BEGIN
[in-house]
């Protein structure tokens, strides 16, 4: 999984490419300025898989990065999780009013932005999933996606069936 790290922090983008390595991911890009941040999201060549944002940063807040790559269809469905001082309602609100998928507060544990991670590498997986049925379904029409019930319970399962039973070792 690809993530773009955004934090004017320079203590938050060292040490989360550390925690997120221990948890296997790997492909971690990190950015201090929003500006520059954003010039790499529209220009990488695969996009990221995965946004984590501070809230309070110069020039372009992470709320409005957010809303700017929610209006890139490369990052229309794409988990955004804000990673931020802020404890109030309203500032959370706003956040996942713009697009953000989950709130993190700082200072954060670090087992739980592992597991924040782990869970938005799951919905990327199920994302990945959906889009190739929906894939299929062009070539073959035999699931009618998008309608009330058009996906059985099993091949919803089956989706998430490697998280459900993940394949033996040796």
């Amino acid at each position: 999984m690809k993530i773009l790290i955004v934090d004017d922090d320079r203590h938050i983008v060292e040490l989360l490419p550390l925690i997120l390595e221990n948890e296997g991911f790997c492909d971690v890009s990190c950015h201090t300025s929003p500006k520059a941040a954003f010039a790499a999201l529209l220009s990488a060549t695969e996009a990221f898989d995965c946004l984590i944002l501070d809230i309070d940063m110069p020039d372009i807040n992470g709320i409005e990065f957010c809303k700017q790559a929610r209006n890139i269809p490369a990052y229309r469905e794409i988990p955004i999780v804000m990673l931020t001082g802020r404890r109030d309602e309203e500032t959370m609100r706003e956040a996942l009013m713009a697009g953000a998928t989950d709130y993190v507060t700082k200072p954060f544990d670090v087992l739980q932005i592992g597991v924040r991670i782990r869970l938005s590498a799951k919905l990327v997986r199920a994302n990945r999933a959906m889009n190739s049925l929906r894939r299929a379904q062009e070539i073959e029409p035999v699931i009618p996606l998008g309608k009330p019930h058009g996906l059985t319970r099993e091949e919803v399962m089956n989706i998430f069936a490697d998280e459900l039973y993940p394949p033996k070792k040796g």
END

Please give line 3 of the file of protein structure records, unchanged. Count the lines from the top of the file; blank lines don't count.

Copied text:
């Amino acid at each position: 999984m690809k993530i773009l790290i955004v934090d004017d922090d320079r203590h938050i983008v060292e040490l989360l490419p550390l925690i997120l390595e221990n948890e296997g991911f790997c492909d971690v890009s990190c950015h201090t300025s929003p500006k520059a941040a954003f010039a790499a999201l529209l220009s990488a060549t695969e996009a990221f898989d995965c946004l984590i944002l501070d809230i309070d940063m110069p020039d372009i807040n992470g709320i409005e990065f957010c809303k700017q790559a929610r209006n890139i269809p490369a990052y229309r469905e794409i988990p955004i999780v804000m990673l931020t001082g802020r404890r109030d309602e309203e500032t959370m609100r706003e956040a996942l009013m713009a697009g953000a998928t989950d709130y993190v507060t700082k200072p954060f544990d670090v087992l739980q932005i592992g597991v924040r991670i782990r869970l938005s590498a799951k919905l990327v997986r199920a994302n990945r999933a959906m889009n190739s049925l929906r894939r299929a379904q062009e070539i073959e029409p035999v699931i009618p996606l998008g309608k009330p019930h058009g996906l059985t319970r099993e091949e919803v399962m089956n989706i998430f069936a490697d998280e459900l039973y993940p394949p033996k070792k040796g």